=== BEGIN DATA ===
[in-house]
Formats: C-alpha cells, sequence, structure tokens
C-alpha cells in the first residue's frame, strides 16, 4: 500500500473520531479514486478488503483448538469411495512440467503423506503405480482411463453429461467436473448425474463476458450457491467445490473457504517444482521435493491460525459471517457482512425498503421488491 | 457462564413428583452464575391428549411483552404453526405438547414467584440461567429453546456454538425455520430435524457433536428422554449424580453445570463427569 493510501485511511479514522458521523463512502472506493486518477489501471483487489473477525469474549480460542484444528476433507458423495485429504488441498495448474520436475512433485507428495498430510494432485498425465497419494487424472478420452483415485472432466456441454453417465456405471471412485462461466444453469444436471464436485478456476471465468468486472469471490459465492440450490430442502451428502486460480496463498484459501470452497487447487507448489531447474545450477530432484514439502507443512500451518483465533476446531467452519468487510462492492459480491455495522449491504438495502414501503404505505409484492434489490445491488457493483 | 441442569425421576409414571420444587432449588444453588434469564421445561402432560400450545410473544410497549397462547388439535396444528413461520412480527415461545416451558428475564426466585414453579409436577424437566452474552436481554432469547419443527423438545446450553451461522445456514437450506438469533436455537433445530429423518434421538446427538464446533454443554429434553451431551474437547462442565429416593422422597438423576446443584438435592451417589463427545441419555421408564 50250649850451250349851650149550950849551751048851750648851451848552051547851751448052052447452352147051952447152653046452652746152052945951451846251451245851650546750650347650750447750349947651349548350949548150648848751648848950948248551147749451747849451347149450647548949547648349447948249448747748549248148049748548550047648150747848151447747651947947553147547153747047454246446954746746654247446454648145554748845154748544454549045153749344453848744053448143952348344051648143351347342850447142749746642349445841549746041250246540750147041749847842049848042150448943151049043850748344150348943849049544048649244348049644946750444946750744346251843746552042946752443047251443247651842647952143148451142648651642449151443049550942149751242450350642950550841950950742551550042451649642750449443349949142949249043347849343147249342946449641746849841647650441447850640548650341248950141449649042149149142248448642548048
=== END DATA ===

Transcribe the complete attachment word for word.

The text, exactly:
[in-house]
Formats: C-alpha cells, sequence, structure tokens
C-alpha cells in the first residue's frame, strides 16, 4: 500500500473520531479514486478488503483448538469411495512440467503423506503405480482411463453429461467436473448425474463476458450457491467445490473457504517444482521435493491460525459471517457482512425498503421488491 | 457462564413428583452464575391428549411483552404453526405438547414467584440461567429453546456454538425455520430435524457433536428422554449424580453445570463427569 493510501485511511479514522458521523463512502472506493486518477489501471483487489473477525469474549480460542484444528476433507458423495485429504488441498495448474520436475512433485507428495498430510494432485498425465497419494487424472478420452483415485472432466456441454453417465456405471471412485462461466444453469444436471464436485478456476471465468468486472469471490459465492440450490430442502451428502486460480496463498484459501470452497487447487507448489531447474545450477530432484514439502507443512500451518483465533476446531467452519468487510462492492459480491455495522449491504438495502414501503404505505409484492434489490445491488457493483 | 441442569425421576409414571420444587432449588444453588434469564421445561402432560400450545410473544410497549397462547388439535396444528413461520412480527415461545416451558428475564426466585414453579409436577424437566452474552436481554432469547419443527423438545446450553451461522445456514437450506438469533436455537433445530429423518434421538446427538464446533454443554429434553451431551474437547462442565429416593422422597438423576446443584438435592451417589463427545441419555421408564 50250649850451250349851650149550950849551751048851750648851451848552051547851751448052052447452352147051952447152653046452652746152052945951451846251451245851650546750650347650750447750349947651349548350949548150648848751648848950948248551147749451747849451347149450647548949547648349447948249448747748549248148049748548550047648150747848151447747651947947553147547153747047454246446954746746654247446454648145554748845154748544454549045153749344453848744053448143952348344051648143351347342850447142749746642349445841549746041250246540750147041749847842049848042150448943151049043850748344150348943849049544048649244348049644946750444946750744346251843746552042946752443047251443247651842647952143148451142648651642449151443049550942149751242450350642950550841950950742551550042451649642750449443349949142949249043347849343147249342946449641746849841647650441447850640548650341248950141449649042149149142248448642548048